Netflix’s shareholders are suing the company over subscriber losses.
According to Variety, the online streaming giant has been hit with a lawsuit by its shareholders who claim that Netflix misled them about the extent of its recent subscriber losses.
The lawsuit, filed on Tuesday, May 3, 2022, in a federal district court in San Francisco, alleges that Netflix violated U.S. security laws by making “materially false and/or misleading statements” to its shareholders. It’s also claimed that Netflix “failed to disclose material adverse facts about the company’s business, operations and prospects.”
Netflix lost a staggering 200,000 subscribers in the first three months of 2020 and according to reports, it has since responded to these massive drops with targeted cuts to its animation department as well as canning its TUDUM media outlet – an online editorial website that only operated for several months.
It also began to crack down on password sharing, hoping to increase the number of subscribers by limiting the ability to share Netflix accounts.
The lawsuit, which seeks class-action status, seeks unspecified monetary damages on behalf of investors who owned Netflix shares between October 19, 2021, and April 19, 2022.
Damages claimed include “compensatory damages in favor of Plaintiff and the other Class members against all defendants, jointly and severally, for all damages sustained as a result of Defendants’ wrongdoing, in an amount to be proven at trial, including interest thereon.”
Netflix shares plummeted 35.1 percent overnight after reports of subscriber losses, losing $54.3 billion overnight. That’s the single biggest one-day drop in Netflix history.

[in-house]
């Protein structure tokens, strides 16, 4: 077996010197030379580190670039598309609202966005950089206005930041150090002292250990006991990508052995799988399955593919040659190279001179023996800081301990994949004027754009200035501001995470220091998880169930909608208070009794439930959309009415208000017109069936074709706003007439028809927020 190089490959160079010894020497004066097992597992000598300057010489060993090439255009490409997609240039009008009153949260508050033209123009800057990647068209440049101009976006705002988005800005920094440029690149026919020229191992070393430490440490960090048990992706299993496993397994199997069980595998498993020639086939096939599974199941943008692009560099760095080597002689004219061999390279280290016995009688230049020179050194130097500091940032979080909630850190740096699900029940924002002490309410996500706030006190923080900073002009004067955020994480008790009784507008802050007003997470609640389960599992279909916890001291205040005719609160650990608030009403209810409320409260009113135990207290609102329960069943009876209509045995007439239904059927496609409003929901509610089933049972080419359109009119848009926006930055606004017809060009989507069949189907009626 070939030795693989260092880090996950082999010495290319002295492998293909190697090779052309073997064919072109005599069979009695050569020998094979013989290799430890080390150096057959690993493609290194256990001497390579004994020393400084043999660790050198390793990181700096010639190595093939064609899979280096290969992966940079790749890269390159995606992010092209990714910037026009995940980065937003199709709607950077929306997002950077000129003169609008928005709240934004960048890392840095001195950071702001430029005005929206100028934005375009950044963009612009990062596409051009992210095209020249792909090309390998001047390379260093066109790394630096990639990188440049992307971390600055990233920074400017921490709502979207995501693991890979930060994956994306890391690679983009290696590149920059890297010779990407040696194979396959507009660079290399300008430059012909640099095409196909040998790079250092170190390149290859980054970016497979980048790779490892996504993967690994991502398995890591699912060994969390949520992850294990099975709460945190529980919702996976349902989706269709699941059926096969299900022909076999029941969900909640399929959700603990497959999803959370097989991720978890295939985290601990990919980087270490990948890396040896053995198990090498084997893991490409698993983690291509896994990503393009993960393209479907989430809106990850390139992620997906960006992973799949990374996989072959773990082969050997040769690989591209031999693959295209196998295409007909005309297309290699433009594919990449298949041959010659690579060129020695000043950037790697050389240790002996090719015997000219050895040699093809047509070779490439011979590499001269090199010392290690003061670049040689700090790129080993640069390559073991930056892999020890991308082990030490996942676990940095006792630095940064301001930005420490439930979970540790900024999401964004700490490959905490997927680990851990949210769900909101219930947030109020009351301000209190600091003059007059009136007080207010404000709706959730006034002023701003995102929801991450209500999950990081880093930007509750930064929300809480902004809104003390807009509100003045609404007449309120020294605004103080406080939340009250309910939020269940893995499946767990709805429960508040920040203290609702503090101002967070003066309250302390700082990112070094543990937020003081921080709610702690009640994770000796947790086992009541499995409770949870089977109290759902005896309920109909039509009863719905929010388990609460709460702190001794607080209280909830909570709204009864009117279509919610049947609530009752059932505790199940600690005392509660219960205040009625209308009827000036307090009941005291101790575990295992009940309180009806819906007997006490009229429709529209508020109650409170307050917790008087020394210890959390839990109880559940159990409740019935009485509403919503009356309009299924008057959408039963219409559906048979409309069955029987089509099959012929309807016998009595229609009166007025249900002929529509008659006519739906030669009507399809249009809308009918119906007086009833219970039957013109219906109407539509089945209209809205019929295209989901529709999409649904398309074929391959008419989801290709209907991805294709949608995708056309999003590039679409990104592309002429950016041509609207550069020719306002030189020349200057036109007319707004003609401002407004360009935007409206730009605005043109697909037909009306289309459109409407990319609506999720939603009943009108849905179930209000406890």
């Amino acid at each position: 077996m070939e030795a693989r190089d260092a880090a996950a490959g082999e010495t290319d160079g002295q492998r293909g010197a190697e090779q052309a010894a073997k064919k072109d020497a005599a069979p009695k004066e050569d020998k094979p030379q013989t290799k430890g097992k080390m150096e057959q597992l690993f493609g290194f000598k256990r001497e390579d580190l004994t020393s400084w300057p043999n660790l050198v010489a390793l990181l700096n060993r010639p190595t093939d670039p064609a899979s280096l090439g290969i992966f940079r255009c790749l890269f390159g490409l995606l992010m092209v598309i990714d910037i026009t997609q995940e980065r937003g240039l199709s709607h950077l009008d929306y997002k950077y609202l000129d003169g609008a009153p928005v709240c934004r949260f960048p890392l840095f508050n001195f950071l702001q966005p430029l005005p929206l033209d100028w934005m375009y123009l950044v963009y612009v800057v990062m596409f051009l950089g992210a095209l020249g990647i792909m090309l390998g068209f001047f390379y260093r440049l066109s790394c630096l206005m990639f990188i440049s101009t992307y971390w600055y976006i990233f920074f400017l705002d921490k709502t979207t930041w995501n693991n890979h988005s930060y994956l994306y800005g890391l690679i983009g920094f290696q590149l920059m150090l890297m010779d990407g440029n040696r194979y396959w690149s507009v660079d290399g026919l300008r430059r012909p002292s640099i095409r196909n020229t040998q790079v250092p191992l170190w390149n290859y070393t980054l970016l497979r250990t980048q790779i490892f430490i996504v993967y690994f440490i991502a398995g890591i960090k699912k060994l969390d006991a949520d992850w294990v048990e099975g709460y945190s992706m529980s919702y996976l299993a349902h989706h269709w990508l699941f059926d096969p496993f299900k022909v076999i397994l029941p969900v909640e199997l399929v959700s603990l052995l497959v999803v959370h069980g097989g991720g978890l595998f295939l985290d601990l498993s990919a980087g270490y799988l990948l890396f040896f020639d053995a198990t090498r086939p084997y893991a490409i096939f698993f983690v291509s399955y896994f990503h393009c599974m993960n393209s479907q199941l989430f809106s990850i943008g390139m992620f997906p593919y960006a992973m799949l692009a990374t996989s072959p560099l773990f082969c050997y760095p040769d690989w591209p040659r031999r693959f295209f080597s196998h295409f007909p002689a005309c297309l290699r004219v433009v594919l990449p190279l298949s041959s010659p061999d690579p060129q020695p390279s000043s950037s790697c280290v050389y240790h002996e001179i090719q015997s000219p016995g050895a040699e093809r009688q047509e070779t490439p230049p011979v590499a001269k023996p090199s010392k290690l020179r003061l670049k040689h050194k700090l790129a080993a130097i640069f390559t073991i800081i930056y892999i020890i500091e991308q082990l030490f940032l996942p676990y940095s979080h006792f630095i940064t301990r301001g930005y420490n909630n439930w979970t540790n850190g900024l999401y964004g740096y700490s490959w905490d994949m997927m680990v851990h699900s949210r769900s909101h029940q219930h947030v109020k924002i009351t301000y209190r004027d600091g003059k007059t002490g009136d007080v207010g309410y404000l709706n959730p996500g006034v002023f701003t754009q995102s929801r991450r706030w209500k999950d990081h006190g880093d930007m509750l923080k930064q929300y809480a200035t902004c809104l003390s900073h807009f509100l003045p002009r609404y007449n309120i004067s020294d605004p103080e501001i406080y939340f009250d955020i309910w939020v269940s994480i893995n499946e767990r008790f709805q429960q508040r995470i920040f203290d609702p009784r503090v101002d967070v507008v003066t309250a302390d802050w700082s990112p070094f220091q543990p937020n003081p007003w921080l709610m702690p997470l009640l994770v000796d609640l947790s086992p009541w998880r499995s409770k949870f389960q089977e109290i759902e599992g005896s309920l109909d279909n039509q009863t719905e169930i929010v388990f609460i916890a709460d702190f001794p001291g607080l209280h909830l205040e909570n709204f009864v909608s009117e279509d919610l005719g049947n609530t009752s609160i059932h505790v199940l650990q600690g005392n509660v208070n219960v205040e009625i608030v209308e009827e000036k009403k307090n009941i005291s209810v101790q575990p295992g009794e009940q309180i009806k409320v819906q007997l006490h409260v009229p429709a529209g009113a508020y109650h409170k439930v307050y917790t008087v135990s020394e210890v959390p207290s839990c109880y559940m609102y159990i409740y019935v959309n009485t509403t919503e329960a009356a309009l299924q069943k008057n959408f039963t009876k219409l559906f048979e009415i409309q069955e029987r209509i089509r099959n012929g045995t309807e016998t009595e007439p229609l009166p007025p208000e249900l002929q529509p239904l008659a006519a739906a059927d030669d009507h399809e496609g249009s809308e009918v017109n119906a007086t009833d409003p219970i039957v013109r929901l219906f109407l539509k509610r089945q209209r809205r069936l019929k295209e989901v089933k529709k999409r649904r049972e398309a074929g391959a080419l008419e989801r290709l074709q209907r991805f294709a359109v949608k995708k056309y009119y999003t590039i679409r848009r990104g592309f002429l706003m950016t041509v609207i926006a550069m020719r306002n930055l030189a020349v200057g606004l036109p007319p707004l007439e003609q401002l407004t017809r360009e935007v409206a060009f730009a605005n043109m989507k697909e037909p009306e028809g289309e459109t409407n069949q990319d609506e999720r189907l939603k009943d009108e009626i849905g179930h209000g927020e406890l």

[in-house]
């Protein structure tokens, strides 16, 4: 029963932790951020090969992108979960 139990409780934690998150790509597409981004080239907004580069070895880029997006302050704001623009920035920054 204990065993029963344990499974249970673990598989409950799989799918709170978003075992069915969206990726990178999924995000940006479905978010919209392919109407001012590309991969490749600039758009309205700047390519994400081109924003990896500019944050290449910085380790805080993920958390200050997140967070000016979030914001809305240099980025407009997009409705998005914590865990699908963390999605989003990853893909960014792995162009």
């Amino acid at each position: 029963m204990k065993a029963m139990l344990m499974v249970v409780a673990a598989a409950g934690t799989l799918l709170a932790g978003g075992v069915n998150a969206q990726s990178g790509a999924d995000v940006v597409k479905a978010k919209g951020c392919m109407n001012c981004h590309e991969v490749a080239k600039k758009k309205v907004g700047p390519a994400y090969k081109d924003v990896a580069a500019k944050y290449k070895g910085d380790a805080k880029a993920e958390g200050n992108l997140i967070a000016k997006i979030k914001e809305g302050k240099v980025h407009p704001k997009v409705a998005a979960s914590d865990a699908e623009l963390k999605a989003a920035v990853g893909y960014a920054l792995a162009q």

Meanwhile, the lawsuit alleges that Netflix and its top executives “employed devices, schemes and artifices to defraud [investors], while in possession of material adverse non-public information”.
The lawsuit also claims that Netflix made “untrue statements of material facts and/or omitting to state material facts necessary in order to make the statements made about Netflix and its business operations and future prospects in light of the circumstances under which they were made not misleading.”
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Allegations that Netflix has been covering up its losses go back to the company’s Q3 earnings report in October 2021. Shareholders claim they were not told about Netflix’s declining subscriptions.
“Netflix was exhibiting slower [customer] acquisition growth due to, among other things, account sharing by customers and increased competition from other streaming services,” reads the lawsuit.
They claim to have suffered “significant losses and damages” in the wake of Netflix’s “wrongful acts and omissions, and the precipitous decline in the market value of the Company’s securities.”
Netflix’s stock price dropped a staggering 67% during the period covered in the lawsuit – from $691.69/share on November 17, 2021, to just $226.19/share on April 20, 2022.
The case of Pirani v. Netflix Inc et al. was filed in the U.S. District Court for the Northern District of California. The lead plaintiff in the suit is listed as Fiyyaz Pirani, a trustee of Imperium Irrevocable Trust, which is a Netflix shareholder. The lawsuit names Netflix as well as co-CEOs Reed Hastings and Ted Sarandos and CFO Spencer Neumann as defendants.
Ryan Leston is an entertainment journalist and film critic for IGN. You can follow him on Twitter.